How are signs and symptoms of psychic alienation variously enfigured in literary texts? And how do readers invariably figure in some form of the 'madness' they attempt to figure out? These are some of the questions addressed by Figuring Madness , a study which employs the insights of current post-structuralist psychoanalysis and semiotic theory to examine the complex interimplication of the subject and object of madness that is always implied by the dynamics of analytic dia-gnosis. In its focus on the implications of writing and reading signs of madness, the study offers new interpretations of both canonical and non-canonical texts by authors spanning the period from Jane Austen and Anthony Trollope to Charlotte Perkins Gilman and Henry James.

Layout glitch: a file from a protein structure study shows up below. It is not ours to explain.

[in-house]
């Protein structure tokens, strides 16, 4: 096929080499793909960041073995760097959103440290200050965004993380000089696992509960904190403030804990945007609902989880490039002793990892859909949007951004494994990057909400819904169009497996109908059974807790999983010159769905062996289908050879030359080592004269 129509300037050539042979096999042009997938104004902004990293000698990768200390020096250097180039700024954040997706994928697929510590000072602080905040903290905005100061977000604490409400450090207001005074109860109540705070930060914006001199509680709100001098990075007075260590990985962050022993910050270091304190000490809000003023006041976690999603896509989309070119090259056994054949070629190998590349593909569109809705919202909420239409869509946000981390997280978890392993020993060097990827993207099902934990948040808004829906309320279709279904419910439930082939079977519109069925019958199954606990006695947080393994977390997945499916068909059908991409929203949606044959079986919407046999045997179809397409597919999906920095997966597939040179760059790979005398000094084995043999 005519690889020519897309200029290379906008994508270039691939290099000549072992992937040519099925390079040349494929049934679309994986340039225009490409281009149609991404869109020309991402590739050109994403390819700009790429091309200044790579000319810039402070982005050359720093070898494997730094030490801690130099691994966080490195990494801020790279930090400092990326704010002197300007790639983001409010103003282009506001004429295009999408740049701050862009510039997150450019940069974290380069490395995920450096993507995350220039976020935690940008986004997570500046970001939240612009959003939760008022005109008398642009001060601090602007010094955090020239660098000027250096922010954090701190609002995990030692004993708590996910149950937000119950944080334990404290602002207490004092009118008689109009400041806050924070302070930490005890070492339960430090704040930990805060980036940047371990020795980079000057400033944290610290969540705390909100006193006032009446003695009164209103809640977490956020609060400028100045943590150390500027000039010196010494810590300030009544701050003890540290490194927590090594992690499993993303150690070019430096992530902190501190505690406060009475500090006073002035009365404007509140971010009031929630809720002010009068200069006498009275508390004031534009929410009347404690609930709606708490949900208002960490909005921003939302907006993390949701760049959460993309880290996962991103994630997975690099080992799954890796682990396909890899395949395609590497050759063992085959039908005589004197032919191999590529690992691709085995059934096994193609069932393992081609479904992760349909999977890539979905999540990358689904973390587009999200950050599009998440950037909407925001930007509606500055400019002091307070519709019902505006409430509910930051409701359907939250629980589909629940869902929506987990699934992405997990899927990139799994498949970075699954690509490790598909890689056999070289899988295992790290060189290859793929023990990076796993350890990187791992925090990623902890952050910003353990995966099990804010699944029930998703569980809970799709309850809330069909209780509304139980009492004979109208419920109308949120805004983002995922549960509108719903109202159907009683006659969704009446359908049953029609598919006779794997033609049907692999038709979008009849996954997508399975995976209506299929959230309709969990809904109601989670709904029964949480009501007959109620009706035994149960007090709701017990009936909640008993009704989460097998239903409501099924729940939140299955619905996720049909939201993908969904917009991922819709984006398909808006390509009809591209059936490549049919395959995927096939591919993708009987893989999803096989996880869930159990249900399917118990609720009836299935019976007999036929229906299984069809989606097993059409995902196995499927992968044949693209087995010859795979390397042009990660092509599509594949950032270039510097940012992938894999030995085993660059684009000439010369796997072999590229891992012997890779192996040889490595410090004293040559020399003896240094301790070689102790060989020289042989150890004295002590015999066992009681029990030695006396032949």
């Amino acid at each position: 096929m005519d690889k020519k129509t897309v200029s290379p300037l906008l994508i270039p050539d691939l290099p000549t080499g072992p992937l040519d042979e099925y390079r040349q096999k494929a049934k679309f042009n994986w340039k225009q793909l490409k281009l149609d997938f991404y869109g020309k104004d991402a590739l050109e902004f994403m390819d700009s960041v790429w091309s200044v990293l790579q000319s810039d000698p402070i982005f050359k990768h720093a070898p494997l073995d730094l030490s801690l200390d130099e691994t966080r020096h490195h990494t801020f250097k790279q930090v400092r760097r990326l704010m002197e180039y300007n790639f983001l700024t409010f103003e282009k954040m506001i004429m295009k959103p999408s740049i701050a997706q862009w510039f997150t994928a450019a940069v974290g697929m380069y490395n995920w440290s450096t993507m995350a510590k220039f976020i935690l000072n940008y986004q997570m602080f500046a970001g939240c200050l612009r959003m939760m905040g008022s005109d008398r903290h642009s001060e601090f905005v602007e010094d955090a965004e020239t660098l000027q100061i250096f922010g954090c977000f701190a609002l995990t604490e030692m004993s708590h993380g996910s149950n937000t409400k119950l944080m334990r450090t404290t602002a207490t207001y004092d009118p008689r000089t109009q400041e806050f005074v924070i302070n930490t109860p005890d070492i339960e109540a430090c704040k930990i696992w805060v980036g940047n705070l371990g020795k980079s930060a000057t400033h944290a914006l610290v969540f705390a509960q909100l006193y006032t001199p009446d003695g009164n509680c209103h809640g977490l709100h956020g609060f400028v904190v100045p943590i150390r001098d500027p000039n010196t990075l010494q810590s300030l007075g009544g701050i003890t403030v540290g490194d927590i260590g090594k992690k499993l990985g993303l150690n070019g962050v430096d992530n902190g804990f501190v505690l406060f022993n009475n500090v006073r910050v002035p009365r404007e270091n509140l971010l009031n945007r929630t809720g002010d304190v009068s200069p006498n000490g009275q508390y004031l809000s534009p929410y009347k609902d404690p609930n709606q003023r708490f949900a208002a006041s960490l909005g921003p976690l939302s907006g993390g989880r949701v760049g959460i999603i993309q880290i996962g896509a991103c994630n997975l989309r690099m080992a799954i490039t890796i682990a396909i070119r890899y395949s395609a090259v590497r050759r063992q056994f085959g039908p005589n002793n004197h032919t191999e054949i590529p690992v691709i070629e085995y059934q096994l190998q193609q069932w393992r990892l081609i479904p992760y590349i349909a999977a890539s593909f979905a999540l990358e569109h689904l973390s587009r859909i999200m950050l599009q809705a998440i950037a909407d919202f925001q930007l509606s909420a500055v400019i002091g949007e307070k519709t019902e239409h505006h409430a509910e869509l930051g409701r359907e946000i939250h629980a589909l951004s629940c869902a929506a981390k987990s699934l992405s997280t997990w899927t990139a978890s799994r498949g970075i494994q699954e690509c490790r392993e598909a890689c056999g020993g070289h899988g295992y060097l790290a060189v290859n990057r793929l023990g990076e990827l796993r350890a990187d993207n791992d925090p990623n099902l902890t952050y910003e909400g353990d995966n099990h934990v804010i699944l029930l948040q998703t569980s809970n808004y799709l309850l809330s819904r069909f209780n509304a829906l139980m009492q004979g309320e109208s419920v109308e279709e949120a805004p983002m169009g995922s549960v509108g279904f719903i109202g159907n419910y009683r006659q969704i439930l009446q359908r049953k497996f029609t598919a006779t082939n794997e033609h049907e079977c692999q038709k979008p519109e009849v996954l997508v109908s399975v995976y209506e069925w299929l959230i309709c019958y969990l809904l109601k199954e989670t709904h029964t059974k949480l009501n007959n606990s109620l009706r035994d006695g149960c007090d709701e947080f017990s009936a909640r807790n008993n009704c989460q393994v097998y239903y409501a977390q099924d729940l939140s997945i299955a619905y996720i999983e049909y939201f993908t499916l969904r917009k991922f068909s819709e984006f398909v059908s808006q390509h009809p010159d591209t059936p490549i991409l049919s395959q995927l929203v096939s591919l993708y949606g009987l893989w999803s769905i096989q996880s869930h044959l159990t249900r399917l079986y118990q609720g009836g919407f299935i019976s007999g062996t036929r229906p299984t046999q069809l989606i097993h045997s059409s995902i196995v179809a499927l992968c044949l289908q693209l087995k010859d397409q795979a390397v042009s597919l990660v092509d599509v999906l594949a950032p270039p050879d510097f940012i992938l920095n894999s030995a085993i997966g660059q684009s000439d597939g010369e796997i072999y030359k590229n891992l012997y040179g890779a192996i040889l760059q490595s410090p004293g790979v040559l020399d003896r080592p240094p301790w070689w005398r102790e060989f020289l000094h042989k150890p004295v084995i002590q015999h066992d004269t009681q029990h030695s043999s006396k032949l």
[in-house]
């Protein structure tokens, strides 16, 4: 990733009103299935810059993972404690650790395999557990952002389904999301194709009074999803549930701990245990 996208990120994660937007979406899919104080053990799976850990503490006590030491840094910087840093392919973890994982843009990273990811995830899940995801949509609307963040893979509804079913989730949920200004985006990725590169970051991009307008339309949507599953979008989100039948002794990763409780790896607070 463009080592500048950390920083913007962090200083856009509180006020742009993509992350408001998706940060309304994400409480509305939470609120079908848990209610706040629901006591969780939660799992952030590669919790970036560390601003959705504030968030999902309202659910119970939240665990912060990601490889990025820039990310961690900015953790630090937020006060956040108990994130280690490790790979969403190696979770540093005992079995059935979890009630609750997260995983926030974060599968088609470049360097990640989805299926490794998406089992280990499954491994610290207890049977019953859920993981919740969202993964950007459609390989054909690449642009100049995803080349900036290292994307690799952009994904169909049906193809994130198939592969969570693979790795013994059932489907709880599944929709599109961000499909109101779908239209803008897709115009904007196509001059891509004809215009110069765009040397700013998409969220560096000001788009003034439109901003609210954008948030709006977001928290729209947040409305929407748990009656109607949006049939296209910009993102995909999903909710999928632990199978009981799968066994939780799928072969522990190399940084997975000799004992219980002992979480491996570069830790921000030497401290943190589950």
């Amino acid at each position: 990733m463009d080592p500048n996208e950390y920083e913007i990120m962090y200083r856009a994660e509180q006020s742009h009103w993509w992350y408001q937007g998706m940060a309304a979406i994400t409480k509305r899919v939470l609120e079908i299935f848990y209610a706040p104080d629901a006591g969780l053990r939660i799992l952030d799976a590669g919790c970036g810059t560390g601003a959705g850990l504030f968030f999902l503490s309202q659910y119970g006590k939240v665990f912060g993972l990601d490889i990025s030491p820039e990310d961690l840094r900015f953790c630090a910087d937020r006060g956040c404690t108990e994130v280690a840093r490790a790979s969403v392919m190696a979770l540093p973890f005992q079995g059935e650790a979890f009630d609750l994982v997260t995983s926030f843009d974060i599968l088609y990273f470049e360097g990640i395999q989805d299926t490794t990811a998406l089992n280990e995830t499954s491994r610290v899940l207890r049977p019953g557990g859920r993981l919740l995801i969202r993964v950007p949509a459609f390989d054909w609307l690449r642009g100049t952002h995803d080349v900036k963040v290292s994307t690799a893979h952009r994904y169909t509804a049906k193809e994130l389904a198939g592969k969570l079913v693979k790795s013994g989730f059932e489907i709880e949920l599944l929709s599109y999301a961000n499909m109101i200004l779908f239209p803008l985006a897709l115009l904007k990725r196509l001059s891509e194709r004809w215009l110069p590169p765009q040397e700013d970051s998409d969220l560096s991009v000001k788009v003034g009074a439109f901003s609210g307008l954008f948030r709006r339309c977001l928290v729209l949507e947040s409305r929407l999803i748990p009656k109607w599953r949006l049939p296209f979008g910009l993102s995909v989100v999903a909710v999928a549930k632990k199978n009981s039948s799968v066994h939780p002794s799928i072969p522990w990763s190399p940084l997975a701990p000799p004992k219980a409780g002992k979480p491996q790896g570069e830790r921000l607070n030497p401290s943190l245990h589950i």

|Publisher:||Palgrave Macmillan UK|
|Product dimensions:||5.51(w) x 8.50(h) x (d)|
Table of ContentsIntroduction: Figuring Madness - 'Unheard of Contradictions': The Language of Madness in Charlotte Perkins Gilman's 'The Yellow Wallpaper' - 'Running Mad': Loco-Motion and the Madness of Language in Jane Austen's 'Love and Friendship' - The Body Melancholy: Trollope's He Knew He Was Right - The Suffocation of the Mother: Hysteria and Heart and Science - The Silent 'Horrors' of The Turn of the Screw and 'The Yellow Wallpaper' Revisited - Subjects at Sea: The Paranoiac Knowledge of Moby-Dick - Epilogue: Dia-gnosis - Works Cited